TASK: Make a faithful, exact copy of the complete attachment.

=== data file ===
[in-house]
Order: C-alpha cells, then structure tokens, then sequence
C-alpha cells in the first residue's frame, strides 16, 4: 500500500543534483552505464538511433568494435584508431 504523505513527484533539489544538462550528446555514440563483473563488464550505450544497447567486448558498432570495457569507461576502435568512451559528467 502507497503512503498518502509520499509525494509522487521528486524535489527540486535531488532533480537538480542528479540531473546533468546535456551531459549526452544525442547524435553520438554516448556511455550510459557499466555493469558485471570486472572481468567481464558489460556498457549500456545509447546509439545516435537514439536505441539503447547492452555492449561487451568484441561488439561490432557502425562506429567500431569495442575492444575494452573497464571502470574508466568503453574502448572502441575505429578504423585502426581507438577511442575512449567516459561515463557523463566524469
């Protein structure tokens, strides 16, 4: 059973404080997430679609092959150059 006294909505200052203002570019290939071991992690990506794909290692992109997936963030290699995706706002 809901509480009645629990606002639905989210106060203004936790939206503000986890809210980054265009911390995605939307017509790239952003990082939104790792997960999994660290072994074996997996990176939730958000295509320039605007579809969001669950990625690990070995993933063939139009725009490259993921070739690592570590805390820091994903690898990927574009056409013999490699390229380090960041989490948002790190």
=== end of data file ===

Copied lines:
[in-house]
Order: C-alpha cells, then structure tokens, then sequence
C-alpha cells in the first residue's frame, strides 16, 4: 500500500543534483552505464538511433568494435584508431 504523505513527484533539489544538462550528446555514440563483473563488464550505450544497447567486448558498432570495457569507461576502435568512451559528467 502507497503512503498518502509520499509525494509522487521528486524535489527540486535531488532533480537538480542528479540531473546533468546535456551531459549526452544525442547524435553520438554516448556511455550510459557499466555493469558485471570486472572481468567481464558489460556498457549500456545509447546509439545516435537514439536505441539503447547492452555492449561487451568484441561488439561490432557502425562506429567500431569495442575492444575494452573497464571502470574508466568503453574502448572502441575505429578504423585502426581507438577511442575512449567516459561515463557523463566524469
């Protein structure tokens, strides 16, 4: 059973404080997430679609092959150059 006294909505200052203002570019290939071991992690990506794909290692992109997936963030290699995706706002 809901509480009645629990606002639905989210106060203004936790939206503000986890809210980054265009911390995605939307017509790239952003990082939104790792997960999994660290072994074996997996990176939730958000295509320039605007579809969001669950990625690990070995993933063939139009725009490259993921070739690592570590805390820091994903690898990927574009056409013999490699390229380090960041989490948002790190």